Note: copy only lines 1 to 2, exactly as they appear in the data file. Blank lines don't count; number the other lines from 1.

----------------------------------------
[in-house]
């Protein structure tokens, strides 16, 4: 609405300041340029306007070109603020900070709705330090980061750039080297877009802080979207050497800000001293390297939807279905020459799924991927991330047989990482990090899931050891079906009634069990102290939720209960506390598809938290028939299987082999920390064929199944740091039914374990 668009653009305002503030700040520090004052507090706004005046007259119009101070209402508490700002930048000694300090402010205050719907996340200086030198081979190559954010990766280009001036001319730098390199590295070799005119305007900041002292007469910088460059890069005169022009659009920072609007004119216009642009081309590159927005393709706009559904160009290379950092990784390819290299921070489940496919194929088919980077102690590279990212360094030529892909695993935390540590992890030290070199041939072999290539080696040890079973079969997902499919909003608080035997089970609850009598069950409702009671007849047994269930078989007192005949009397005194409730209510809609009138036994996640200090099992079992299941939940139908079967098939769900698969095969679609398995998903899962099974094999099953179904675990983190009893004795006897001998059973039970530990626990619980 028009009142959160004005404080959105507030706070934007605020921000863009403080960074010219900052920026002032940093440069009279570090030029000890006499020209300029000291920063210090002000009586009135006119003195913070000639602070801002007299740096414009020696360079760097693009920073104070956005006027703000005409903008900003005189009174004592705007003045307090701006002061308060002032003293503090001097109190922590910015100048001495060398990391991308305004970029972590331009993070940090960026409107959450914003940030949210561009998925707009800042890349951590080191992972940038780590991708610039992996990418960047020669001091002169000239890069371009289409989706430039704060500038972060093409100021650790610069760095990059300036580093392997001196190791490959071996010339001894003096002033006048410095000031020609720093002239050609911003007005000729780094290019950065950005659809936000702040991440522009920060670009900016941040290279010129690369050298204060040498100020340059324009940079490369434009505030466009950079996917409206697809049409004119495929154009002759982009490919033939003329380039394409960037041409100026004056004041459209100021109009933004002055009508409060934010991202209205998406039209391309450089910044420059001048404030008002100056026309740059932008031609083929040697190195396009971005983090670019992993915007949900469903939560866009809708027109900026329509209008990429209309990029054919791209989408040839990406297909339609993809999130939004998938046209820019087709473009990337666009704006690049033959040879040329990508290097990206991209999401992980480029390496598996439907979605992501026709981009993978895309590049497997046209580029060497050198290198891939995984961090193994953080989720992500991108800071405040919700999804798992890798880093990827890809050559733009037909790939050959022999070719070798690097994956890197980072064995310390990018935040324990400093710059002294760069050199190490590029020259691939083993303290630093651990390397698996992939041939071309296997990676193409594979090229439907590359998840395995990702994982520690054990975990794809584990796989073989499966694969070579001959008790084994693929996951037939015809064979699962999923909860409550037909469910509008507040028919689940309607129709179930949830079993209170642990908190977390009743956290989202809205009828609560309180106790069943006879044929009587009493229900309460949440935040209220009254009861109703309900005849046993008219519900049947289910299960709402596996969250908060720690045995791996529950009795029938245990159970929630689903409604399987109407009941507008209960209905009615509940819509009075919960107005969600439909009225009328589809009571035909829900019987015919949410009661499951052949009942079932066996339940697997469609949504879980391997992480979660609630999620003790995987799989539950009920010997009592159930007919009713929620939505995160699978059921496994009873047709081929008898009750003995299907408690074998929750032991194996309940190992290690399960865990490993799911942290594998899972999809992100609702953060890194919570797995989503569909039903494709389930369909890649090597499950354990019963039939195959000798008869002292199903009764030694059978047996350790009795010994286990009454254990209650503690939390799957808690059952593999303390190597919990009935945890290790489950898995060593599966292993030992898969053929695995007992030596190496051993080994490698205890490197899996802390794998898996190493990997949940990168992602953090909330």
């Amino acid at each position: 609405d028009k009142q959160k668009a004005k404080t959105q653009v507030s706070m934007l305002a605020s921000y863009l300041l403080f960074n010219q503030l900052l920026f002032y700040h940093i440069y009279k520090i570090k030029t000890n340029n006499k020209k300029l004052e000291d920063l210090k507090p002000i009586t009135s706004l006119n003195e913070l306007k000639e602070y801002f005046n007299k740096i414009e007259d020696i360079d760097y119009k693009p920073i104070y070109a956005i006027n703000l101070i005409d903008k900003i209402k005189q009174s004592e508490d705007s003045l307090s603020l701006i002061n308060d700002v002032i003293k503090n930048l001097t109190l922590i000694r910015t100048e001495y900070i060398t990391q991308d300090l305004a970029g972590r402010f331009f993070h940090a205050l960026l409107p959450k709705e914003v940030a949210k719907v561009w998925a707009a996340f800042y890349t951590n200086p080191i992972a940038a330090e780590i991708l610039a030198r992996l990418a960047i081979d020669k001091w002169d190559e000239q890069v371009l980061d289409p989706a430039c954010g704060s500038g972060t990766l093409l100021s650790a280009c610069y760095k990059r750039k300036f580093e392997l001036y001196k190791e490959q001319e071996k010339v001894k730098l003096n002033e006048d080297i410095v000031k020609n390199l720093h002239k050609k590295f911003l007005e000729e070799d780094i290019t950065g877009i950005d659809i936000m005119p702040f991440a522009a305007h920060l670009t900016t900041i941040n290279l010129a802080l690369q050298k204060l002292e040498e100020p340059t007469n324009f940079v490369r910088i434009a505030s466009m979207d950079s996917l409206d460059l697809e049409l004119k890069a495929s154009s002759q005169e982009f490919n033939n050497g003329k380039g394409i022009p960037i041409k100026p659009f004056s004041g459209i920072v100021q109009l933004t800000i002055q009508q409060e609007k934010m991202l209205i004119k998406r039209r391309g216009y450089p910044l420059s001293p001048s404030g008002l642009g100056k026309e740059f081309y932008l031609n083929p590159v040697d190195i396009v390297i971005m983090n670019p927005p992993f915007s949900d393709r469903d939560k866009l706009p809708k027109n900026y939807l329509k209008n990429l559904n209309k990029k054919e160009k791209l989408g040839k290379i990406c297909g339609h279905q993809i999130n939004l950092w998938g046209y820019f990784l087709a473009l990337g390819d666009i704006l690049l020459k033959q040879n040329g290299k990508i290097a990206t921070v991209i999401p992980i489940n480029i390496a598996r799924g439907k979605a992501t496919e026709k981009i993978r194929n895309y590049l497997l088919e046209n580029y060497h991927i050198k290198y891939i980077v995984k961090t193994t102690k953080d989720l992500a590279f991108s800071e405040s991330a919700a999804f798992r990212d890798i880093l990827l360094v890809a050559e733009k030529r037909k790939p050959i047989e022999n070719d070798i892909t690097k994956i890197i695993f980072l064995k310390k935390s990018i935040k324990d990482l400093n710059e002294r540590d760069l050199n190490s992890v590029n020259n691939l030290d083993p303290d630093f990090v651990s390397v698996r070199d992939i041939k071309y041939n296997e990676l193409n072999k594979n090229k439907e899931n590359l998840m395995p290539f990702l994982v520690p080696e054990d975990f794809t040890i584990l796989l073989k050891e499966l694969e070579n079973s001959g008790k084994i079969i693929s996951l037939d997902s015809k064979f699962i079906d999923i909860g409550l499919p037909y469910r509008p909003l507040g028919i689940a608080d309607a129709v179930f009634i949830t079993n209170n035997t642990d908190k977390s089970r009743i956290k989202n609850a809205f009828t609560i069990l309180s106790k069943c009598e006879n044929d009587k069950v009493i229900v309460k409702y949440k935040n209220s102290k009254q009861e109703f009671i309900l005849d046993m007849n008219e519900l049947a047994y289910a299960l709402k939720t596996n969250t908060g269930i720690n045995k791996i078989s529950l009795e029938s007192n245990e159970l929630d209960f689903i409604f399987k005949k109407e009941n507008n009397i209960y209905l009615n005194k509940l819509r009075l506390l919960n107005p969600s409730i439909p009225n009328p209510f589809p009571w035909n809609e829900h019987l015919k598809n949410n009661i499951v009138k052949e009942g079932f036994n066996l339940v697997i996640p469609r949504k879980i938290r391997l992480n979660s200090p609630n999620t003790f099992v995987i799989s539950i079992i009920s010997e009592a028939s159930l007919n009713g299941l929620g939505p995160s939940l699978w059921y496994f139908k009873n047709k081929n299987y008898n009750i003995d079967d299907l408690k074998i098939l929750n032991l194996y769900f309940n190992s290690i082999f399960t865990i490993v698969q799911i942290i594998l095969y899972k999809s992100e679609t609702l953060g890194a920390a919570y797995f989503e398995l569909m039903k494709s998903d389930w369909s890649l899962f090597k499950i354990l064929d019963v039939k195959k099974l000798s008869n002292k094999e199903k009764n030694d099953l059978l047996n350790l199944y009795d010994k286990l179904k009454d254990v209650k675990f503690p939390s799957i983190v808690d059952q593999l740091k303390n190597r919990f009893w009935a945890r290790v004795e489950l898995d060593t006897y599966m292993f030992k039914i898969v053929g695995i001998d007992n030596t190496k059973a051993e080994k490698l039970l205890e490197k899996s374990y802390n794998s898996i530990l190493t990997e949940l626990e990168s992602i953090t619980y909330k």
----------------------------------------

[in-house]
């Protein structure tokens, strides 16, 4: 609405300041340029306007070109603020900070709705330090980061750039080297877009802080979207050497800000001293390297939807279905020459799924991927991330047989990482990090899931050891079906009634069990102290939720209960506390598809938290028939299987082999920390064929199944740091039914374990 668009653009305002503030700040520090004052507090706004005046007259119009101070209402508490700002930048000694300090402010205050719907996340200086030198081979190559954010990766280009001036001319730098390199590295070799005119305007900041002292007469910088460059890069005169022009659009920072609007004119216009642009081309590159927005393709706009559904160009290379950092990784390819290299921070489940496919194929088919980077102690590279990212360094030529892909695993935390540590992890030290070199041939072999290539080696040890079973079969997902499919909003608080035997089970609850009598069950409702009671007849047994269930078989007192005949009397005194409730209510809609009138036994996640200090099992079992299941939940139908079967098939769900698969095969679609398995998903899962099974094999099953179904675990983190009893004795006897001998059973039970530990626990619980 028009009142959160004005404080959105507030706070934007605020921000863009403080960074010219900052920026002032940093440069009279570090030029000890006499020209300029000291920063210090002000009586009135006119003195913070000639602070801002007299740096414009020696360079760097693009920073104070956005006027703000005409903008900003005189009174004592705007003045307090701006002061308060002032003293503090001097109190922590910015100048001495060398990391991308305004970029972590331009993070940090960026409107959450914003940030949210561009998925707009800042890349951590080191992972940038780590991708610039992996990418960047020669001091002169000239890069371009289409989706430039704060500038972060093409100021650790610069760095990059300036580093392997001196190791490959071996010339001894003096002033006048410095000031020609720093002239050609911003007005000729780094290019950065950005659809936000702040991440522009920060670009900016941040290279010129690369050298204060040498100020340059324009940079490369434009505030466009950079996917409206697809049409004119495929154009002759982009490919033939003329380039394409960037041409100026004056004041459209100021109009933004002055009508409060934010991202209205998406039209391309450089910044420059001048404030008002100056026309740059932008031609083929040697190195396009971005983090670019992993915007949900469903939560866009809708027109900026329509209008990429209309990029054919791209989408040839990406297909339609993809999130939004998938046209820019087709473009990337666009704006690049033959040879040329990508290097990206991209999401992980480029390496598996439907979605992501026709981009993978895309590049497997046209580029060497050198290198891939995984961090193994953080989720992500991108800071405040919700999804798992890798880093990827890809050559733009037909790939050959022999070719070798690097994956890197980072064995310390990018935040324990400093710059002294760069050199190490590029020259691939083993303290630093651990390397698996992939041939071309296997990676193409594979090229439907590359998840395995990702994982520690054990975990794809584990796989073989499966694969070579001959008790084994693929996951037939015809064979699962999923909860409550037909469910509008507040028919689940309607129709179930949830079993209170642990908190977390009743956290989202809205009828609560309180106790069943006879044929009587009493229900309460949440935040209220009254009861109703309900005849046993008219519900049947289910299960709402596996969250908060720690045995791996529950009795029938245990159970929630689903409604399987109407009941507008209960209905009615509940819509009075919960107005969600439909009225009328589809009571035909829900019987015919949410009661499951052949009942079932066996339940697997469609949504879980391997992480979660609630999620003790995987799989539950009920010997009592159930007919009713929620939505995160699978059921496994009873047709081929008898009750003995299907408690074998929750032991194996309940190992290690399960865990490993799911942290594998899972999809992100609702953060890194919570797995989503569909039903494709389930369909890649090597499950354990019963039939195959000798008869002292199903009764030694059978047996350790009795010994286990009454254990209650503690939390799957808690059952593999303390190597919990009935945890290790489950898995060593599966292993030992898969053929695995007992030596190496051993080994490698205890490197899996802390794998898996190493990997949940990168992602953090909330």